As a financial product, a life insurance policy is the most meaningful for your dependants as it promises to protect them financially in the event of your death. Therefore, when you buy a life insurance policy, it is important to mention a nominee who will be entitled to the insurance money in the event of the policyholder’s death during the policy term. However, till now, nominating someone didn’t necessarily mean that the nominee would be the ultimate beneficiary of the insurance money. “Previously, by law, the nominee in a life insurance was meant to receive the death benefit from the insurance company and distribute to the insured’s legal heirs. This created confusion because policyholders thought that the nominees they specified would be the eventual beneficiaries if they died,” said Kapil Mehta, executive director, SecureNow Insurance Brokers Pvt. Ltd.
But the new rules effected by the Insurance Laws (Amendment) Act, 2015, clearly make nominees, immediate family members such as spouse, parents and children, the beneficiary so that the insurance money can go to the intended recipient. In fact, the new rules have another nominee-friendly feature that you must know in detail, but first let’s start with understanding what a beneficial nominee means.
Immediate family is beneficial nominee
The amended Act has introduced the concept of a beneficial nominee. The nominee in this case is the person who ultimately benefits or owns the insurance money. According to the new rules, when a policyholder nominates parents, spouse or children, then the nominee or nominees will be beneficially entitled to the amount payable by the insurer. “In the new insurance law, if an immediate family member such as spouse is made the nominee, then the death benefit will be paid to that person and other legal heirs will not have a claim on the money. This is good because it makes the nomination process more meaningful and clear. A policyholder knows that the immediate family member nominated by him will get the benefit. This will be applicable for all insurances that have a maturity date after March 2015,” said Mehta.
That’s not all. The new rules give rights to the nominee to collect the insurance money even on maturity of the policy in the event of the policyholder’s death. “Before the amendment Act, a nominee had the right to collect the policy money only upon death of the life assured during the term of the policy, but not if a policyholder survived till maturity, but died before getting the maturity corpus. The nominee is entitled to receive the maturity benefits, and in case he happens to be the beneficial nominee, then other legal heirs can’t claim the maturity proceeds,” said C.L. Baradhwaj, senior vice-president, compliance, and chief risk officer, Bharti AXA Life Insurance Co. Ltd.
Rules of assignment
The other change relates to the assignment of an insurance policy. You may know that at the time of taking a loan from a bank, you can pledge your insurance policy as collateral security. The formal process to do this is called assignment. “Assignment is the process by which you transfer your rights to another person or entity. Assigning one’s life insurance policy to a bank is fairly common. In this case, the bank becomes the policy owner whereas the original policyholder continues to be the life assured on whose death the bank or the policy owner is entitled to receive the insurance money. This earlier meant that the original nominee would automatically stand cancelled upon assignment. It was then up to the bank or the creditor to pay the balance money to the nominee,” said Baradhwaj.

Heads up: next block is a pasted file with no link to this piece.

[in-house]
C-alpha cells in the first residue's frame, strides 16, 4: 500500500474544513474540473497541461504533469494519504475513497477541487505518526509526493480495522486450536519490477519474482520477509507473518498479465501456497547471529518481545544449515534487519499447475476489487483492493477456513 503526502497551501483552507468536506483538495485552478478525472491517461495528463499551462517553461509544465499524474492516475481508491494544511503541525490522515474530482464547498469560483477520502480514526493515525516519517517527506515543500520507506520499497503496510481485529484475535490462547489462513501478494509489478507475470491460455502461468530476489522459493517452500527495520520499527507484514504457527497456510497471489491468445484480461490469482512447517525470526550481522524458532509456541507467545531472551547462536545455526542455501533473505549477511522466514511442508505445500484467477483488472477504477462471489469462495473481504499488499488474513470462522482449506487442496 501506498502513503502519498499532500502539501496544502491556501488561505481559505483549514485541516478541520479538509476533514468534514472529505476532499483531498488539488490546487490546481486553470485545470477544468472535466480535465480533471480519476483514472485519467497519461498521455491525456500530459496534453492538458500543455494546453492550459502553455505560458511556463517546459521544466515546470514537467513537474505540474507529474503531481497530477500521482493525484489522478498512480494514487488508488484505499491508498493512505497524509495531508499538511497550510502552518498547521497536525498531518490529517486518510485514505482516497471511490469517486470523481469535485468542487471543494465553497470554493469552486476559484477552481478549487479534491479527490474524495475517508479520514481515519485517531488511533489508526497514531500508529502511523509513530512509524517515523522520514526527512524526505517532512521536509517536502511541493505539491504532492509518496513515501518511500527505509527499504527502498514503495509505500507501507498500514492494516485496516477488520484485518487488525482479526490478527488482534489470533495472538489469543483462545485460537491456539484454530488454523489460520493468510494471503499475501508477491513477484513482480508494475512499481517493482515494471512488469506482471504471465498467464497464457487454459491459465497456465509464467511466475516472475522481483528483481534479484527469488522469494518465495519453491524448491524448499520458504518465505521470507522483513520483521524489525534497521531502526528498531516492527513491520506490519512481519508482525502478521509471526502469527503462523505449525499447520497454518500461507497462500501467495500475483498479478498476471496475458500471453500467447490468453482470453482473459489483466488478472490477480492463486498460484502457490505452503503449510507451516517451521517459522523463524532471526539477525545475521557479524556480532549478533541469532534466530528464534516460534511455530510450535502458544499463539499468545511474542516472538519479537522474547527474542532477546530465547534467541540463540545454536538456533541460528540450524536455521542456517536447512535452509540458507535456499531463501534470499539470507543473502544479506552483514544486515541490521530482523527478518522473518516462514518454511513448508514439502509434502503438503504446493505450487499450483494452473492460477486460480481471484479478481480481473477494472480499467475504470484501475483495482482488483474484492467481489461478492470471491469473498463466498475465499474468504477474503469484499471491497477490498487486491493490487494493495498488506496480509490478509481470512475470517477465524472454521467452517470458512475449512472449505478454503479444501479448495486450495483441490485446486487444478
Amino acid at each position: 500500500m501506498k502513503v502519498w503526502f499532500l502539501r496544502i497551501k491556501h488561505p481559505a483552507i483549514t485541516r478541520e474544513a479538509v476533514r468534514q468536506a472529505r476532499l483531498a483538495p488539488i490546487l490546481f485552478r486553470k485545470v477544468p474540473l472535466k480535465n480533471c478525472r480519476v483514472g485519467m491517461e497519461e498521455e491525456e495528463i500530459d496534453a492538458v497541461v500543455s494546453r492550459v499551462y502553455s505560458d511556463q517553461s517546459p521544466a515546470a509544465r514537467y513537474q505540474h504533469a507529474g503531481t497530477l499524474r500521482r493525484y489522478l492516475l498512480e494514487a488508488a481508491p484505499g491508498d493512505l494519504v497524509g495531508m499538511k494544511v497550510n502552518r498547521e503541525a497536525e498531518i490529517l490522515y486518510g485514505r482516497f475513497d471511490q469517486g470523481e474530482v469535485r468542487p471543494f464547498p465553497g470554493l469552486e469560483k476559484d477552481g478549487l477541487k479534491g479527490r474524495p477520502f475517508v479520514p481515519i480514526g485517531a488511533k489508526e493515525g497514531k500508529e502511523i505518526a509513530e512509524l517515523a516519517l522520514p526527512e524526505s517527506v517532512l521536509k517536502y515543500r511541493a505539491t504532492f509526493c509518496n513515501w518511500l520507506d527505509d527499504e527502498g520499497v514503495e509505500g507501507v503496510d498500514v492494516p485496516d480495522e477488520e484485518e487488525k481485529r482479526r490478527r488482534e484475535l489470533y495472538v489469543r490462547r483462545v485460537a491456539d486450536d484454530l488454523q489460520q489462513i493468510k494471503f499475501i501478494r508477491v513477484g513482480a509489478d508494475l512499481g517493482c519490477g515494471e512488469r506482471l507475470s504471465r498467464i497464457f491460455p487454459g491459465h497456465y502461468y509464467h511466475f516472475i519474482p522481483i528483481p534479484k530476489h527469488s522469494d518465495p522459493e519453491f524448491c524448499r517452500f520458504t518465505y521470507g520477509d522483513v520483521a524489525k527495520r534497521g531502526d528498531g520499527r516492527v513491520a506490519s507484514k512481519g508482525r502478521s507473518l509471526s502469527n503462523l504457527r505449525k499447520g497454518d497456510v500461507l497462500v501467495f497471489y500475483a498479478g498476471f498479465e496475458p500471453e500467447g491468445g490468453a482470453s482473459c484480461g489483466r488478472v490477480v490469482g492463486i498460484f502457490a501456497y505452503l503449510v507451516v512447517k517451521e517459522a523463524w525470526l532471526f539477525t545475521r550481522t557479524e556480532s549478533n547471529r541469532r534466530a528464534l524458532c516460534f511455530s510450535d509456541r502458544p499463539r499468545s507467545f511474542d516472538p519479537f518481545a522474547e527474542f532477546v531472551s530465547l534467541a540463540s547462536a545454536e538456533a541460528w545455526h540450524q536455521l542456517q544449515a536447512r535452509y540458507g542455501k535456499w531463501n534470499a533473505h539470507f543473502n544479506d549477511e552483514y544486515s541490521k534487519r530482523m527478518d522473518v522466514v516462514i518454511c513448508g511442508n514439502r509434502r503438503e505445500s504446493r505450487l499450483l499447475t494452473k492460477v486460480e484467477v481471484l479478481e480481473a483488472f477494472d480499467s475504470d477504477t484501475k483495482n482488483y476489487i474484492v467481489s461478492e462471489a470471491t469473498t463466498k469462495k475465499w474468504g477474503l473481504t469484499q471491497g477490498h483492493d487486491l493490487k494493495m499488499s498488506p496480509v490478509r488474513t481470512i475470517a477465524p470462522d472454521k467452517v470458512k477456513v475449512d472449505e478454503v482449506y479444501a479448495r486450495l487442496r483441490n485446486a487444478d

Now, when an assignment is done for the purpose of a loan, the original nominee remains. “The insurer will pay the bank the outstanding dues and pay the balance to the nominee directly. This makes the whole process easier for the nominee,” added Baradhwaj.
In fact, you don’t even have to assign the policy fully as the new rules allow for partial assignment. So, say, a person has a life insurance policy of Rs.50 lakh and she decides to assign the policy to the bank to the tune of Rs.20 lakh because that’s the amount of loan she took from the bank. In case of her death, the insurer would pay the bank the outstanding dues up to Rs.20 lakh and the balance to the nominee.
Although the concept sounds similar, assignment is not the same as taking a term plan purely for the purpose of covering a loan. In insurance parlance, these term plans are known as credit life policies. In this case, you buy insurance under a group policy in which the bank is automatically the policyholder and you the life assured. Usually, the insurance cover or the sum assured in this case decreases as the outstanding loan amount decreases. On death of the policyholder, the insurer pays the bank the outstanding dues and the remaining goes to the nominee. For the purpose of assignment, you can assign any of your insurance policies as long as the sum assured is equal to or greater than the loan amount.
Assignment is not restricted to taking a loan. “Earlier, you could assign a policy for any purpose. But now the rules give insurers the power to reject assignment if it leads to trading of insurance or goes against the interest of the policyholder or the public. The industry is yet to frame the rules on this,” said Baradhwaj. Do note that if you assign the policy for other purpose other than taking a loan, the nomination stands cancelled. The new rules are directed towards not only protecting the policyholder’s interest, but also nominee’s.